Interview with Sony Computer Entertainment Inc. President Ken Kutaragi
Father of the video game consoles: PlayStation and PlayStation2. Graduated University of Electro-Communications, Department of Information and Communication Engineering and joined Sony Corp in 1975. Engaged himself in the development of liquid crystal TVs and electronic steel cameras at a business development department. In late 1980's, after working at Sony's Information Processing Laboratories, Kutaragi embarked on a joint project with Nintendo for developing game consoles, but only to see it fall flat in 1991. In December 1993, he launched Sony Computer Entertainment Inc. (SCE) and became the general manager. After witnessing sales of PlayStation in December 1994 and PlayStation2 in March 2000, Kutaragi assumed the post of SCE President. Widely known for his outspoken and brash character. On one hand he scares engineers in the game consoles field, but on the other hand he gains much trust from his subordinates. Born in 1950. Apart from his post as SCE President, he is also a board member of Sony Corp.
What the engineers lack is purity
--A year has passed since the release of PlayStation2. Is everything under full sail?
Kutaragi:Partly yes, and partly no. However, I think one needs to have a broader view when looking at PlayStation2. Keeping track of the moves of the console itself is not an issue anymore, because the box itself has no significant meaning. There is network in the first place and the box hangs onto the network. I intend to change this equation.
--I assume you are referring to "CELL," the new microprocessor chip that you will be jointly developing together with U.S. IBM Corp and Toshiba. Won't the chip be embedded into the next generation game console?
Kutaragi:Whether CELL would be built in to the game console or not is not an essential matter. Should the era of packaging continue, I guess PlayStation3 and PlayStation4 would be worth a topic to discuss, but what I would like to stress is that the concept of packaging, or box, would disappear in the broadband era. Same thing can be said of the concept of servers and clients. A band of CELL would assume the role of the existing computer system and would establish a living organism like the real cell. World's broadband will consist of an aggregation of CELL. One CELL has a capacity to have 1TFLOPS performance and an aggregation of 1,000 CELLs would have 1P (Pets) FLOPS. The capacity of 1P is an equivalent to the information processing ability of one human being. Thus creation of another world is possible if we were able to collect CELLs that equal to the capacity of 5 billion people.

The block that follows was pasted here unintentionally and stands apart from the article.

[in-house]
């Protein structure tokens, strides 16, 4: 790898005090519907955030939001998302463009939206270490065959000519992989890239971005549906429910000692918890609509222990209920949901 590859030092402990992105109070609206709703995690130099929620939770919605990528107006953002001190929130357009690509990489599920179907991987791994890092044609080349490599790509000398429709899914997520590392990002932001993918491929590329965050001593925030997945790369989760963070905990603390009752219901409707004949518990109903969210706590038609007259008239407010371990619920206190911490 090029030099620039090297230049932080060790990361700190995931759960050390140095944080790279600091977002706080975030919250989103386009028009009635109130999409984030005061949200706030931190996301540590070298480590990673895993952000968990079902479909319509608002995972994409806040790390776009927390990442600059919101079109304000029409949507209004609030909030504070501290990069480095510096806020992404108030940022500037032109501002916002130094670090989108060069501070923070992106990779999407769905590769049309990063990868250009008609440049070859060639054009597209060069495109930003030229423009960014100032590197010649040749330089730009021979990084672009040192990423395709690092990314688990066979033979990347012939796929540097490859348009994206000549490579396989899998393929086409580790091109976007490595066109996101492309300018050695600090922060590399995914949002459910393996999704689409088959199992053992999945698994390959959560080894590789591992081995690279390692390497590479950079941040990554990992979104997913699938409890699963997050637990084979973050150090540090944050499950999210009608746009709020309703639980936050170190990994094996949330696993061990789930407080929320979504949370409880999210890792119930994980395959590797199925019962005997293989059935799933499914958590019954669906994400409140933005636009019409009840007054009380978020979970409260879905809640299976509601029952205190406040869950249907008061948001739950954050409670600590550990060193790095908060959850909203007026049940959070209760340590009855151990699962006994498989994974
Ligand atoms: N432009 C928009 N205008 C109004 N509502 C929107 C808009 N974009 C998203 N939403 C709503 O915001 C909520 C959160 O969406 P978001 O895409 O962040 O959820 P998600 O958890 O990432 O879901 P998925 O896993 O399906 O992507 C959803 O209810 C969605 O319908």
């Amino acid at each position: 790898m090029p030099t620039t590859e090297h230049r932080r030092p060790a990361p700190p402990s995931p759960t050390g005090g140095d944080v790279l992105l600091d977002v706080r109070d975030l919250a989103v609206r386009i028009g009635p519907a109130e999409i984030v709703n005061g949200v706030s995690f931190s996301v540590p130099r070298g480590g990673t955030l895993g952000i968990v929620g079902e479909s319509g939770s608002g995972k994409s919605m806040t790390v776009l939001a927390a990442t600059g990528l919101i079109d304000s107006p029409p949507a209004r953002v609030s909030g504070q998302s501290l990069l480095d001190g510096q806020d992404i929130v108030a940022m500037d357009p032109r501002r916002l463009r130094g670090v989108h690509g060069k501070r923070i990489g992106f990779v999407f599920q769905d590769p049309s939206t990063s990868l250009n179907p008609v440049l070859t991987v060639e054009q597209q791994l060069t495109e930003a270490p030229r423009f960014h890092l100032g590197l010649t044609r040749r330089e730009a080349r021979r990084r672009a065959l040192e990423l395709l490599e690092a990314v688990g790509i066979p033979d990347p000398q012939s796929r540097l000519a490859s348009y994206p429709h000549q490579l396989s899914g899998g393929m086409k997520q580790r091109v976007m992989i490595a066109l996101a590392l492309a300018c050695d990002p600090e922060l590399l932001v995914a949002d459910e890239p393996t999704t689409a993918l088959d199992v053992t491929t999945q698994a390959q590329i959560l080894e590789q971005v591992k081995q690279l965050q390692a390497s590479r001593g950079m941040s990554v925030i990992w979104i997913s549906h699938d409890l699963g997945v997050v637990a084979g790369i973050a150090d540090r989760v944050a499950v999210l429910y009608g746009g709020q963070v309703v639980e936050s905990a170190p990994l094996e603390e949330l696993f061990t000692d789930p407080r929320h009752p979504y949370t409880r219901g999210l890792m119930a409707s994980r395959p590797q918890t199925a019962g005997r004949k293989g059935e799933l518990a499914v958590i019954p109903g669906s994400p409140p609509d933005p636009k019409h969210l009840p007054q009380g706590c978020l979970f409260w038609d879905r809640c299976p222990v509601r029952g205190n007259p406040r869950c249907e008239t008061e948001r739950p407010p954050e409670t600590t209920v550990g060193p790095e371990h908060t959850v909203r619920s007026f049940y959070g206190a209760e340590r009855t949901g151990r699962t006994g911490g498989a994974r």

-- I heard that you took the leading role in introducing the idea to develop CELL
Kutaragi:Yes, I had been imaging it in my mind from years before. It was also my idea to dub it "CELL." Although at initial stages, I had been calling it "Saibo (meaning cell in Japanese)," I christened it with an English name "CELL" in spring 2000, when I confided my thoughts to IBM Corp. I ponder that the development of CELL will bring renovation - the first in 50 years of computer history. Nothing has changed ever since ENIAC appeared until now -- where we have Itanium. To date, network-linked computers have existed as stand-alone islands. That was not much of a problem because operating systems were unevenly distributed to each island and were interchanging data among themselves.